Neither Jeff nor I bothered with speculation. We've both been imprisoned for long enough to know the madness awaiting those who futilely seek those answers. Instead, we sat and waited to see if some inconceivable bullshit might shake loose of the bureaucracy tree.

A couple of nurses had wheeled a little supply cart into the wing and conducted nasal swab tests on ten random prisoners two days prior. I should've guessed that the lockdown would be related to that. Sure enough, the assistant warden, gloved and hidden behind an N95 mask, but still identifiable by his striped pink shirt, strode in to tape sheets of paper to doors downstairs. Each read "ISOLATION" in bright red block letters.

There goes the neighborhood, I thought.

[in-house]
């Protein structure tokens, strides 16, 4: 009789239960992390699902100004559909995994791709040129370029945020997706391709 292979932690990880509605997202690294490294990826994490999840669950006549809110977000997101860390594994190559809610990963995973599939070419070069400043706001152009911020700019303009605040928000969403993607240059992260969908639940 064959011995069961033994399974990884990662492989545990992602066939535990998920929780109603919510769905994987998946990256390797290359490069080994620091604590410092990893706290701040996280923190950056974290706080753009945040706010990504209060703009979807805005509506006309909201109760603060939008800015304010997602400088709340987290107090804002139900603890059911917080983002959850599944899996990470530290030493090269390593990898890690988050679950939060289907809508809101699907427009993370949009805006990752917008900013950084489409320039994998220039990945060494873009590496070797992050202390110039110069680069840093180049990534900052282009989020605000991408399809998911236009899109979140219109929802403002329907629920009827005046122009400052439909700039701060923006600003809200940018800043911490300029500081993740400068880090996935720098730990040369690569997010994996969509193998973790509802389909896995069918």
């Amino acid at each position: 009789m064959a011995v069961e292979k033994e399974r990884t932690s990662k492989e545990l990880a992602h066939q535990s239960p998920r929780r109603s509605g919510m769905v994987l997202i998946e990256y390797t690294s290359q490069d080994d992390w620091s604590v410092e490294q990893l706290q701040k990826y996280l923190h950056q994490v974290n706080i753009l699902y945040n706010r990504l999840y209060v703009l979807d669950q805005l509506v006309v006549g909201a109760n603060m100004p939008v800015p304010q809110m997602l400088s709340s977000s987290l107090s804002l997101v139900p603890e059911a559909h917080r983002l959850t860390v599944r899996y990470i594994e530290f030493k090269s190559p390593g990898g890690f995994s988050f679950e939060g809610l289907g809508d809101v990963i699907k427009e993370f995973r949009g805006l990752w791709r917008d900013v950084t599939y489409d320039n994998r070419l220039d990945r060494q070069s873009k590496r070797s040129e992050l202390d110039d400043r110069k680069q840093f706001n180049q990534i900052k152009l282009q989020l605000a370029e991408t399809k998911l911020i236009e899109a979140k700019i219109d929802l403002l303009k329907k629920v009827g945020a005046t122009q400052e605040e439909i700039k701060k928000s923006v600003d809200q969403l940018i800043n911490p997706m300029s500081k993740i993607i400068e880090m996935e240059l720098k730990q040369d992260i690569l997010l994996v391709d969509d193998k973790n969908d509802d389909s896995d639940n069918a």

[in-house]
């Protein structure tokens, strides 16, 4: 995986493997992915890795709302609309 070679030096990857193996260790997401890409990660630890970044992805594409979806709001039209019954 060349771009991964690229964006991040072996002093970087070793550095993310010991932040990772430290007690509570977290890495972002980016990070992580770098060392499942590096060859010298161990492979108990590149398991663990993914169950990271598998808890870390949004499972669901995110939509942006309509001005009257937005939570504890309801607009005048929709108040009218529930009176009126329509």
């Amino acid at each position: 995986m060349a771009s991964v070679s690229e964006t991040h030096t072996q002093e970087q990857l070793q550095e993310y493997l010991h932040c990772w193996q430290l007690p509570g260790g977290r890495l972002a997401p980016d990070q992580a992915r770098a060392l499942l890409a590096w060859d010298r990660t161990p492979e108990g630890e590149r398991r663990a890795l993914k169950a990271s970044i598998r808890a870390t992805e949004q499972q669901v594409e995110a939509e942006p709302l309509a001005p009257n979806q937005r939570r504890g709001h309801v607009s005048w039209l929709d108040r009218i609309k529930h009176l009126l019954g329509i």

We were released to the dining hall for dinner at 7:45 PM – over two hours later than usual. The breaded fish patty was warm enough, but the black-eyed peas lifted off my tray as a single lumpy brown mass, the pasta salad smelled four or five days off, and the vanilla pudding swam with alarming pea-size red shapes that reminded me too much of burst blood vessels to be edible. On the way back from dinner we spotted that pink shirt again and asked the assistant warden if we'd be allowed showers. In impeccable Bureaucratese, he responded, "We're not making plans for that at this time."

Peering into the wing an hour later, schadenfreude tickled my spine. Two telephone handsets dangled from their cords, left there by a couple of hopefuls willing to stoop to tactics to ensure they get phones without having to run when the doors open. By then I knew that we wouldn't be released from our cells that night. No shower for me wasn't so terrible, knowing there'd be no phones for them. (My frustration with the phone situation here is a matter of record.)

I did sleep poorly. I always do when I go to bed feeling less than clean. Such is my First World curse. Waking up on Saturday, I rolled out of bed, washed my face in the sink, sat zazen, and steeled myself for uncertainty.